Ideas to Action:

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CGD Policy Blogs

 

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MDBs Could Do More to Build Markets Just By Releasing More Data

You may have missed a recent dry-sounding but groundbreaking report, Default Statistics: Private and Sub-Sovereign Lending 2001-2019. It summarizes data from the Global Emerging Markets (GEMs) Risk Database for a set of 11 multilateral development banks (MDBs) and development finance institutions (DFIs) on default rates on their credits to private and sub-sovereign borrowers, which accounted for 82 percent of exposure in 2019.

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MDBs As First Responders? The COVID-19 Record So Far

How have the MDBs responded to the COVID-19 crisis? A CGD note just published assembles data published so far for four of the major MDBs on their financial commitments to governments and the private sector in 2020 compared to 2008-2009 during the Global Financial Crisis. Here we summarize the sobering results.

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Forging an MDB System: The Missing Piece in the Governance Architecture

Few would argue that collaboration and collective efforts across the multilateral development banks (MDBs) are not urgently needed. Yet while the logic and need are obvious, the actual extent of collaboration between MDBs is limited. Our recent paper explores how this gap in the international financial architecture might usefully be filled. It addresses what a new cross-MDB governing body might do and what it might look like.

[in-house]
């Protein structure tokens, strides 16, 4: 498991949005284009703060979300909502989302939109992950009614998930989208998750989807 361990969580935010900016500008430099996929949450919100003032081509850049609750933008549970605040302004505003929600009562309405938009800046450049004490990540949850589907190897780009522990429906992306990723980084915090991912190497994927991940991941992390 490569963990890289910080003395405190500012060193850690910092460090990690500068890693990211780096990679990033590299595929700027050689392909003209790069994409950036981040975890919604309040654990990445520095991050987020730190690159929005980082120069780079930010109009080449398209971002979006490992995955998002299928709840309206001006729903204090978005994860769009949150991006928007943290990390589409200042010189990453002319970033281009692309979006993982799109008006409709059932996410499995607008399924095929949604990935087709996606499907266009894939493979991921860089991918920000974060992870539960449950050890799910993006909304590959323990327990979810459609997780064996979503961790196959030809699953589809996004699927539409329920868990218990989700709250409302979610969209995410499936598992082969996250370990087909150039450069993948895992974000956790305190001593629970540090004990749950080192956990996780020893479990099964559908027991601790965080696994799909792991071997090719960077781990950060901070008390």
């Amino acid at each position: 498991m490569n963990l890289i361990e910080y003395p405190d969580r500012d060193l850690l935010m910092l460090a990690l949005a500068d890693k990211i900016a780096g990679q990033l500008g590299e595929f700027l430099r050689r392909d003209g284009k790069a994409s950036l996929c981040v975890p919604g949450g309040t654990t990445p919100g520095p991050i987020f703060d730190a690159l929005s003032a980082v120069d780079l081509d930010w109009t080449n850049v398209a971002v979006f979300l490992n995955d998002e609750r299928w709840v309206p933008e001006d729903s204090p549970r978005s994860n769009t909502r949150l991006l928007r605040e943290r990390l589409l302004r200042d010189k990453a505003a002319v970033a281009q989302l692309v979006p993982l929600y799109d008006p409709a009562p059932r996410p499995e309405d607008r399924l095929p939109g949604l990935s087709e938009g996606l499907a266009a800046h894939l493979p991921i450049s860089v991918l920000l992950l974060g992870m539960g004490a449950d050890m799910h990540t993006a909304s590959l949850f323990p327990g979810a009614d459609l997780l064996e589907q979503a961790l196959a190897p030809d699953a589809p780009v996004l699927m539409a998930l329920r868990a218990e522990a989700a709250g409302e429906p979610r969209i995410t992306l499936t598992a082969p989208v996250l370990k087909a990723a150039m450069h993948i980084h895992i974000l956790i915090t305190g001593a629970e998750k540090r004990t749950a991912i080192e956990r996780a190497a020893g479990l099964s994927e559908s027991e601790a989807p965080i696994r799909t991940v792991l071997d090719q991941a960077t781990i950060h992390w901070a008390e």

Joe Biden speaking at the 2019 Iowa Federation of Labor Convention in Altoona, Iowa. Photo by Gage Skidmore / via Wikimedia Commons

$1.9 Trillion and No Money for the Multilateral Development Banks?

The Biden administration and the Congress rightly went big in the recently passed American Rescue Plan at a time of tremendous need. The package was appropriately focused on the domestic side, but it did not neglect the rest of the world. One might reasonably ask then why $1 billion or $2 billion could not have been included for fighting the poverty, food insecurity, and health crises driven by the pandemic. That would have amounted 0.05 to 0.1 percent of the total package. And it would have been multiplied many times over in additional poverty reduction dollars, because that it was the MDB model does.